Throughout the evening I worried about whether or not I would have time enough to finish up a week of work and prepare for our time together this morning. Throughout the evening of the concert I felt guilty about enjoying myself too much.

Then it occurred to me that I enjoy his music not only because the sound and rhythm is infused with energy and life but because the lyrics of his songs become expressions of poetry that can touch and transform a person in an instant. From his tribute to Princess Diana with “Candle in the Wind” to “Gone to Shiloh” - a lament of the American Civil War that is on his most recent album called The Union with Leon Russell, there is no mistaking the power of his writing. (The Maui News, Saturday, February 26, 2011, Front page) So it was that I decided that Elton John said far more in several phrases in two of his songs about our reading from The Gospel According to Matthew than the books and commentaries I read during the week.

Theologians want us to understand that Matthew offers a word of caution about the focus of our trust and love. Verse 24 begins with Jesus’ teaching that no one can serve two sources of authority equally. (Seasons of the Spirit/Congregational Life – Advent, Christmas, Epiphany, Woodlake Publishing, Inc., Kelowna, BC, Canada, 2009, page 134) Those who follow Christ, including those in Matthew’s community, must make a choice between the vision of God’s reign on earth and the lure of wealth.

When our pursuit of material things becomes the focus of our trust and love, we can become easily distracted from knowing and serving God. God’s presence in the lives of the early disciples and in our own lives empowers us to “put love first.”

In verse 25 and then again in verse 34 Jesus teaches the disciples not to worry. Jesus does not deny that securing what is essential to one’s physical well being is critical. Instead, he is speaking about not allowing worry or anxiety to become the primary source of our energy and focus.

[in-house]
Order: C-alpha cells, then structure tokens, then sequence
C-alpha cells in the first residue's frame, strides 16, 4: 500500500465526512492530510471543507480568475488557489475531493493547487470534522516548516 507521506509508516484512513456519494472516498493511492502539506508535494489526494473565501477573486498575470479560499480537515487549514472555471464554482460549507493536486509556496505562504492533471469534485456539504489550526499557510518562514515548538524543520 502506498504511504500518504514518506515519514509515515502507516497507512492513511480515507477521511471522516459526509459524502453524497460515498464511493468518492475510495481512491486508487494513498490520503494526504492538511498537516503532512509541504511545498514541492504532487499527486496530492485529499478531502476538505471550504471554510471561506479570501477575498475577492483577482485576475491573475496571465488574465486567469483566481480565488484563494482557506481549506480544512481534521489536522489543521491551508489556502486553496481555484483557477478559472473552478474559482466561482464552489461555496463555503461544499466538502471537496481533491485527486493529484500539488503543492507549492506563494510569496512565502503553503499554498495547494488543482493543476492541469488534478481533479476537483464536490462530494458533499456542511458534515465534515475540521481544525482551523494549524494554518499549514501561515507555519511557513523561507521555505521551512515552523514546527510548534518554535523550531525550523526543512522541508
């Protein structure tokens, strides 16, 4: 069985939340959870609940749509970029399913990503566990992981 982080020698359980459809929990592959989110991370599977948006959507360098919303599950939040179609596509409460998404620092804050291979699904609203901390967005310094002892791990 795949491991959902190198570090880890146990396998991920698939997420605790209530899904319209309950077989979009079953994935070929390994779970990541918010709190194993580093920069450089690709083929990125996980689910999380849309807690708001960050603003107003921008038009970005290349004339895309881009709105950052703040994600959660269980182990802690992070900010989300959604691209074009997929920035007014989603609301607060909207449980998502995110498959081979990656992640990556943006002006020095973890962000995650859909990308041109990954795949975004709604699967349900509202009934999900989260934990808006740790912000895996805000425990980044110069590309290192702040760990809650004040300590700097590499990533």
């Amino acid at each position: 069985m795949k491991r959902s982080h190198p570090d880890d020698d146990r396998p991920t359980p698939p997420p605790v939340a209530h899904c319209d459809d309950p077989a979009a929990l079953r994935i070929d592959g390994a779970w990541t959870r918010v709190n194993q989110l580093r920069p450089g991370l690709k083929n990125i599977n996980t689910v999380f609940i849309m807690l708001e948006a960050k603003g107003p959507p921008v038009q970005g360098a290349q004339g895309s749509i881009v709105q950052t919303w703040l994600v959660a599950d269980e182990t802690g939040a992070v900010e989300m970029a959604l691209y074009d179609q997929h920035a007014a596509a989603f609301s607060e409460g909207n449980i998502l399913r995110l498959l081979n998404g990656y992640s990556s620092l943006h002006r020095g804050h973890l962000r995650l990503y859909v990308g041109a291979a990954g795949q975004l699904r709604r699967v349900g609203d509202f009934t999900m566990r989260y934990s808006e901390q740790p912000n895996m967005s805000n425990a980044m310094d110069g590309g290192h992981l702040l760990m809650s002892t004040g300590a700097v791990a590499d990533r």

He asks rhetorically, “Can any (of us) . . . by worrying add a single hour to (our) span of life?” (Matthew 6:27)

By living in God’s way of love and by trusting in God’s providence we will be able to put love first in our relationships with neighbors near and far. But that is more easily said than done.

I thought about that during the week. Then it happened.

From the stage Elton John introduced the song, “When Love Is Dying.” I caught bits and pieces of the lyrics to the song and in the refrain the following words echoed across the evening sky: “When love is dying . . . it gets cold out . . . we stop trying.”

It gets cold outside when we worry and grow fearful of the world in which we live. Fear seems to rule the day. We worry about money to pay for gas that some say will soon rise to $5.00 a gallon.

We worry about “losing our homes, losing our jobs, not having enough for retirement, caring for our children until they reach adulthood; avoiding danger and terror attacks.” Those who have little, worry about having adequate shelter, food and water; finding a decent job; taking care of their families, having enough money to survive. (Feasting on the Word, Year A, Volume 4, Bartlett & Taylor, Westminster/John Knox Press, Louisville, Kentucky, 2010, page 408)

All of us worry even though we know such actions do not change the realities of what we face. Jesus does not deny that these realities exist. But still he commands the disciples and others: “Do not worry about your life, what you will eat or what you will drink, or about your body, what you will wear.” (Matthew 6: 25)

By trusting in God’s providence and putting love first, all that we need will be provided. Somehow it all began to make sense to me. “We must not let love die because of our fears, because of worries, because of our anxieties.”

As for putting love first, Elton John offered a gentle reminder: (We are) “never too old to hold somebody.” The phrase was repeated several times and the point was clear to me. We demonstrate God’s love to the world through simple acts of grace and mercy.

We may not be able to affect the increase in oil prices, but we can “hold somebody.” We may not have enough to eat and drink and wear, but we can “hold somebody.”

We are never too old to hold somebody.

We are never too old to love.

May it be so.